Christmas freebie in danger as North Norfolk District Council tightens belt
An end to free car parking at Christmas is on the cards as North Norfolk District Council warns residents of tougher times ahead - including council tax rises.
The council's cabinet yesterday recommended approval of a budget for the coming financial year, which will freeze council tax, car park and season ticket charges, and protect public services.
Savings, generating extra income and dipping into reserves have helped the council juggle its finances to cope with a �1.1m loss - equivalent to an 11.8pc reduction - in its 2011-2012 grant from central government.
But Peter Moore, the council's resources cabinet member, said they were braced for a reduction of �2.7m - a little over one third - in central government support over the next four years and council tax would probably rise by 2.5pc in each of the following three years.
And, despite all its efforts, the council was anticipating a funding gap of just under �900,000 in 2012-2013.
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The figures meant that the council faced a 'significant challenge' and Mr Moore added that one of the early casualties could be the annual free car-parking scheme, available on the four Saturdays before Christmas, which cost the council about �15,000 a year in lost revenue.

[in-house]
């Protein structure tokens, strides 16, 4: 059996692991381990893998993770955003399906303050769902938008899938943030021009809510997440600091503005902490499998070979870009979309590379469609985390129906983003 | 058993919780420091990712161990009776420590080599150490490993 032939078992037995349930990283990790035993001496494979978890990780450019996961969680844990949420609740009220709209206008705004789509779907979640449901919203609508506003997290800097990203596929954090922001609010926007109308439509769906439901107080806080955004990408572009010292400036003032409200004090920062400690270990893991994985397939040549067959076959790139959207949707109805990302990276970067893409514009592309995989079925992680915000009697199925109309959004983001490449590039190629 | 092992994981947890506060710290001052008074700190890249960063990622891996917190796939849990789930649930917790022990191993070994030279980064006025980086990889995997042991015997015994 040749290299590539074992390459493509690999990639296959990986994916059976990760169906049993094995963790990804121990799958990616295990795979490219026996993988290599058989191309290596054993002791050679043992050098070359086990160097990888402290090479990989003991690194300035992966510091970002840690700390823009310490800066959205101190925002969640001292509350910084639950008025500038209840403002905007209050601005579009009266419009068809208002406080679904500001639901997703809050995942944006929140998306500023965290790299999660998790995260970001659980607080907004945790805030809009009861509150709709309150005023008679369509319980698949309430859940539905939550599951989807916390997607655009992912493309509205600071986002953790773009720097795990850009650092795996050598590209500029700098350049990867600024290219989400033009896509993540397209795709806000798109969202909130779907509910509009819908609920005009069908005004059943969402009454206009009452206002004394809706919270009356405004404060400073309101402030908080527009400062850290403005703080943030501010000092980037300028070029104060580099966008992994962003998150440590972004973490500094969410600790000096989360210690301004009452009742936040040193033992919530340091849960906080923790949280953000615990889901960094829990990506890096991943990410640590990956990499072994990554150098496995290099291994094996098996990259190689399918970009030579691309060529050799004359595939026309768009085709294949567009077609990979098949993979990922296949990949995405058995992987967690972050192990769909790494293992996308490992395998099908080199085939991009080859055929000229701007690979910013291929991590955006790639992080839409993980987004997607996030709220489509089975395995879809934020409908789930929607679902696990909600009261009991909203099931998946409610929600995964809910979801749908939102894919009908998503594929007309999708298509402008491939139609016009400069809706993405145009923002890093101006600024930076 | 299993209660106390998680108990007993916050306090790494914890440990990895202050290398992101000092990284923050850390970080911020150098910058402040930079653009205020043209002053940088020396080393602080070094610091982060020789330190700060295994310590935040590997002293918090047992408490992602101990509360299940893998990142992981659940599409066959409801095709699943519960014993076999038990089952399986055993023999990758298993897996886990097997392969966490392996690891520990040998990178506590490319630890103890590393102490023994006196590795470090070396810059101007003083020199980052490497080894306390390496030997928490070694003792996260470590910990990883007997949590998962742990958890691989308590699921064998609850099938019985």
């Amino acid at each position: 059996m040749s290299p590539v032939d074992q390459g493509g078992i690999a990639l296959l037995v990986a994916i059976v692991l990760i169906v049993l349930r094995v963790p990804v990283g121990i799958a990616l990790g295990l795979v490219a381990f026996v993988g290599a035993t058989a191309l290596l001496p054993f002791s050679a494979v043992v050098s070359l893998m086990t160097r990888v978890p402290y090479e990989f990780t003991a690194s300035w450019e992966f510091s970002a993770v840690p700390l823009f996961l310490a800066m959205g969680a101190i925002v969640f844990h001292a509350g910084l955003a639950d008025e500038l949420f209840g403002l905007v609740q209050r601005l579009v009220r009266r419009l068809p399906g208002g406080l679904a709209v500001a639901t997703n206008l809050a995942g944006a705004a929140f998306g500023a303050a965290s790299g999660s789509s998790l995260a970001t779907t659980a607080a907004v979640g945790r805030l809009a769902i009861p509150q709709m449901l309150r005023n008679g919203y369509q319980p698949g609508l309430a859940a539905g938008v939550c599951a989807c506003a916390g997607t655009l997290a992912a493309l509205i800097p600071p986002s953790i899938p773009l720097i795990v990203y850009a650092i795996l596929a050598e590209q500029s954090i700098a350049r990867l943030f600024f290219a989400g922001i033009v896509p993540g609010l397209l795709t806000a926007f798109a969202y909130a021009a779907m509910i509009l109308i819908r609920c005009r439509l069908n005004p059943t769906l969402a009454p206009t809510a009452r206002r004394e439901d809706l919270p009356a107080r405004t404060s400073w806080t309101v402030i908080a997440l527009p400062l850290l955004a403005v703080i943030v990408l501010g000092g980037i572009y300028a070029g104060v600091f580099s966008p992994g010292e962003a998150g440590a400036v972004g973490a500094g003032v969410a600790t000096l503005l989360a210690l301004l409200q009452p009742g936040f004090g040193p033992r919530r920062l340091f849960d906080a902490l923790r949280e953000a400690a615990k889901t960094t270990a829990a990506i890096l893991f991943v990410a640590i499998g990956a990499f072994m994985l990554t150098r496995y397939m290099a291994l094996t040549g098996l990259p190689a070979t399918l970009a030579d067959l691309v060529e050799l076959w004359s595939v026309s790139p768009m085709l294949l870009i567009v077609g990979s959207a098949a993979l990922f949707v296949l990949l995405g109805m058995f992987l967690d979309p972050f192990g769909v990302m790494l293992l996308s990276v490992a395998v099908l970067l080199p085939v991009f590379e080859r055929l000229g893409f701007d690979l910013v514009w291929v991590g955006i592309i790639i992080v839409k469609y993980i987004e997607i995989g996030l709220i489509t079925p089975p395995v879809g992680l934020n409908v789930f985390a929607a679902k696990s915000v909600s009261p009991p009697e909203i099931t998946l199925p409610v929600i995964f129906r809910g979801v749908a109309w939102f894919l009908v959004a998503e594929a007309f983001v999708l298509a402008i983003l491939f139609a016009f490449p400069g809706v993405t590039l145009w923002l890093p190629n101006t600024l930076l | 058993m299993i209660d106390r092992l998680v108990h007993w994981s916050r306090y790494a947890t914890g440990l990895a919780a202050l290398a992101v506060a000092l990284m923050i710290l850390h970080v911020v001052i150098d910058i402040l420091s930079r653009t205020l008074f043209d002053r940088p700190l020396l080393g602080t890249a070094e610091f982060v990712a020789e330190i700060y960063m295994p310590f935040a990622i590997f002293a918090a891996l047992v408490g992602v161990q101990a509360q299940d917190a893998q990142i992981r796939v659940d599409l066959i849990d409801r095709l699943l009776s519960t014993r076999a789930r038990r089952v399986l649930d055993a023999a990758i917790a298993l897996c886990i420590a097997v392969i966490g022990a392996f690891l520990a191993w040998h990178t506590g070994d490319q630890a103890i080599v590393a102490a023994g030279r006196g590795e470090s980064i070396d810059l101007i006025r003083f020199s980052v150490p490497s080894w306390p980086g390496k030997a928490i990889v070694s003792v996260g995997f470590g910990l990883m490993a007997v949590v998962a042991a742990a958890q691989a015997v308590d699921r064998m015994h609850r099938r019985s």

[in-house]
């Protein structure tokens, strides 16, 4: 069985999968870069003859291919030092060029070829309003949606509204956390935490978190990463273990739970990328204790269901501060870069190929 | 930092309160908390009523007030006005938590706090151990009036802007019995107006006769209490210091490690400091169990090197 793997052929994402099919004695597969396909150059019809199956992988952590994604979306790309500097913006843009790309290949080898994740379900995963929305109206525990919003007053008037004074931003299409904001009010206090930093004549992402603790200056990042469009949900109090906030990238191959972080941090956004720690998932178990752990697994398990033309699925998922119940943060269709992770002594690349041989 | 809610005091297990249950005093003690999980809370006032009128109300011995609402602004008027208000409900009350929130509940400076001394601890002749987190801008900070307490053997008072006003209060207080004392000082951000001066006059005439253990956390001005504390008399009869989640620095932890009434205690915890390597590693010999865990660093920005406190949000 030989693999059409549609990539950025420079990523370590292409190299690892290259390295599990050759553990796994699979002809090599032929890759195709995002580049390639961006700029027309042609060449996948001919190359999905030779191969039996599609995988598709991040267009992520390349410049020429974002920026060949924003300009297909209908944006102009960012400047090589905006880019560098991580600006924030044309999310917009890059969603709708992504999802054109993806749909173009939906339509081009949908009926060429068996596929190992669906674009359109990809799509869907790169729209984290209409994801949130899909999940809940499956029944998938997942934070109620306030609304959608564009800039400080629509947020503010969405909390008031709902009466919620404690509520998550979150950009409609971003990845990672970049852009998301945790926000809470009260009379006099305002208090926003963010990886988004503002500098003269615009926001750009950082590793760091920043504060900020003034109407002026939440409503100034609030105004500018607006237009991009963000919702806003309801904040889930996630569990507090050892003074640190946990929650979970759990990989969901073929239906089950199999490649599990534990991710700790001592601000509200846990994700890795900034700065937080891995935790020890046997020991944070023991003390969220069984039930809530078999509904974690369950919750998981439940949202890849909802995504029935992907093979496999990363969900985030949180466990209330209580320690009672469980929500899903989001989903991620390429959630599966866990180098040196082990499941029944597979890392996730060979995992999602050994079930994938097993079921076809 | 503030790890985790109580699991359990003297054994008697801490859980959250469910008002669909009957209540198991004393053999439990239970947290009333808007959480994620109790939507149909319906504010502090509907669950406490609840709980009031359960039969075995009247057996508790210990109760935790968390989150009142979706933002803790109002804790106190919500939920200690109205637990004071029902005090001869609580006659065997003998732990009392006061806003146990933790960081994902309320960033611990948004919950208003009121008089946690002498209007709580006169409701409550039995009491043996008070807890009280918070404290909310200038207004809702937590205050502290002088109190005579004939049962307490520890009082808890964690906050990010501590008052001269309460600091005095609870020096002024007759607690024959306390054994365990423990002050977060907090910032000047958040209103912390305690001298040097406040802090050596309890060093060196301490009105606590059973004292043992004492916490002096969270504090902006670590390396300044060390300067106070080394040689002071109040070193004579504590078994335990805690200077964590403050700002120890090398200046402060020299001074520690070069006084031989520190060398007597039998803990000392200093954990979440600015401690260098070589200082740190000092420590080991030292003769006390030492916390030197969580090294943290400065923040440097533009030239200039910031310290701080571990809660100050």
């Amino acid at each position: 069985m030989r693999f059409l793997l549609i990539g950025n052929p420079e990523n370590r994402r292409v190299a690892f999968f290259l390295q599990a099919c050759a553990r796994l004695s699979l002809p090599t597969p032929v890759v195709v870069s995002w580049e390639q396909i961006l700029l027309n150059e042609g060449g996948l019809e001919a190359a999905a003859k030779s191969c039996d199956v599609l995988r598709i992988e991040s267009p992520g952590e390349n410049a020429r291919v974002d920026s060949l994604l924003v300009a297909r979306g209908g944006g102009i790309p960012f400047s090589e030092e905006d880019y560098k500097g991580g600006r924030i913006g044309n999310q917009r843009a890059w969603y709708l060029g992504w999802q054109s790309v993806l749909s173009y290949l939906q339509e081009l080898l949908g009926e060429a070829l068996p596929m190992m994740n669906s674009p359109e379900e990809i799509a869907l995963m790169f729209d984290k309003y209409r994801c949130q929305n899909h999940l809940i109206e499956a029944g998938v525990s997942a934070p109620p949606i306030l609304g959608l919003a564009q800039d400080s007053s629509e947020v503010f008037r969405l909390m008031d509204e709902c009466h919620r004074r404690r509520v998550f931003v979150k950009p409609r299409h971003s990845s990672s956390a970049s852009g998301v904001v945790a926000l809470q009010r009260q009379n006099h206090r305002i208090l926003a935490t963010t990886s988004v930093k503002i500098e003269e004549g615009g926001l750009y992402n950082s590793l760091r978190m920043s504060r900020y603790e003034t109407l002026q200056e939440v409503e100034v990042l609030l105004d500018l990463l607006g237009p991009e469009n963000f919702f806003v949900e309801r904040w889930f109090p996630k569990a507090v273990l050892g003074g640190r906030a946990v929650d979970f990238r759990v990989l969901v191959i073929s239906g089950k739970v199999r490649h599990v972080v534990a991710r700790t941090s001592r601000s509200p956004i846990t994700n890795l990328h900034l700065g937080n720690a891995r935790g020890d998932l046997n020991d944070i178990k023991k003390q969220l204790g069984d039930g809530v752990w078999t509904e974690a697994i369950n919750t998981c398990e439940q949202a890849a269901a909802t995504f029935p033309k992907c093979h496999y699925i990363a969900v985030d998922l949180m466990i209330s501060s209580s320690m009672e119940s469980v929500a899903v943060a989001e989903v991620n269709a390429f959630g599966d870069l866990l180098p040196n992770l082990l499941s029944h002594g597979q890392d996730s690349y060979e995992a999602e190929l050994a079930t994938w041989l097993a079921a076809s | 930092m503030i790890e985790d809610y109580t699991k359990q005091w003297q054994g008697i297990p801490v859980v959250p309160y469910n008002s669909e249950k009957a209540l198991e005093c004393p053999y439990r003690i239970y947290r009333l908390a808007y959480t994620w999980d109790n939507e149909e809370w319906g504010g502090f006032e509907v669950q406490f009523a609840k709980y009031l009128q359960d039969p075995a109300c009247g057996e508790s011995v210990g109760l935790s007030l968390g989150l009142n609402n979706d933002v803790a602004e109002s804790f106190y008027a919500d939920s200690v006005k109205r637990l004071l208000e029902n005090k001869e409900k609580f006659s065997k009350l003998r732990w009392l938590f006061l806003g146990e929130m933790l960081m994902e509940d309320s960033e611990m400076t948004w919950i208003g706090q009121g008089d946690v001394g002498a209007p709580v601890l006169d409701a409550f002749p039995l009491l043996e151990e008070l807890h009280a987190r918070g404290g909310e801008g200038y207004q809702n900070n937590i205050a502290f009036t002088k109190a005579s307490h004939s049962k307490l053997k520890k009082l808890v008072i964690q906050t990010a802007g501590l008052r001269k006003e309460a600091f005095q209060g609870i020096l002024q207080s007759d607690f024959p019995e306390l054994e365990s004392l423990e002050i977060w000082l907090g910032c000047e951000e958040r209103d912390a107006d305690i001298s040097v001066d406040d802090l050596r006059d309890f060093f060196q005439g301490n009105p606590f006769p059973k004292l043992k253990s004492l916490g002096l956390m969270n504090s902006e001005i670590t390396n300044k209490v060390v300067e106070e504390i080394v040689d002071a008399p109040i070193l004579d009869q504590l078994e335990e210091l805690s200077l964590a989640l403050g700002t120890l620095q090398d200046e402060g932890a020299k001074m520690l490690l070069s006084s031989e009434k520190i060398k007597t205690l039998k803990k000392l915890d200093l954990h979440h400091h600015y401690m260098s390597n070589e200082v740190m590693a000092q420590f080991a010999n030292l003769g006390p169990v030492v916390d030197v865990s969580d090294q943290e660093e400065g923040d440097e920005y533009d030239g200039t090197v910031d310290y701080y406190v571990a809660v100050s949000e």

Sheila Oxtoby, the council's deputy chief executive, said part of the reason councils such as north Norfolk lost out in government grant allocations was because of a shift in favour of urban areas and away from recognising the particular needs of rural communities with sparse populations.
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In a later discussion, members agreed that the council should highlight the money it spent supporting vital rural services, such as community transport schemes.
This year's budget, which will go to the full council for approval on February 23, includes savings of
�558,000 gleaned from internal efficiencies and nearly �220,000 from a new waste contract.
Extra income will come from areas including an increase in planning fees and a government grant paid according to how many new homes are built or empty properties brought back into use as homes, and �200,000 will be taken from reserves.
But Mr Moore said: 'Reserves can only be used once and it is, therefore, important to remember that this cannot provide a long-term solution for balancing the budget.'
Council support for services in the coming year includes:
�700,000 for pools and sports centres in Fakenham, Sheringham, Cromer, Stalham and North Walsham,
�400,000 for 150 parks and open spaces
�300,000 for foreshore facilities such as lifeguards
�200,000 for arts and entertainment
�140,000 towards the Cromer Pier pavilion
��50,000 towards Cromer Museum.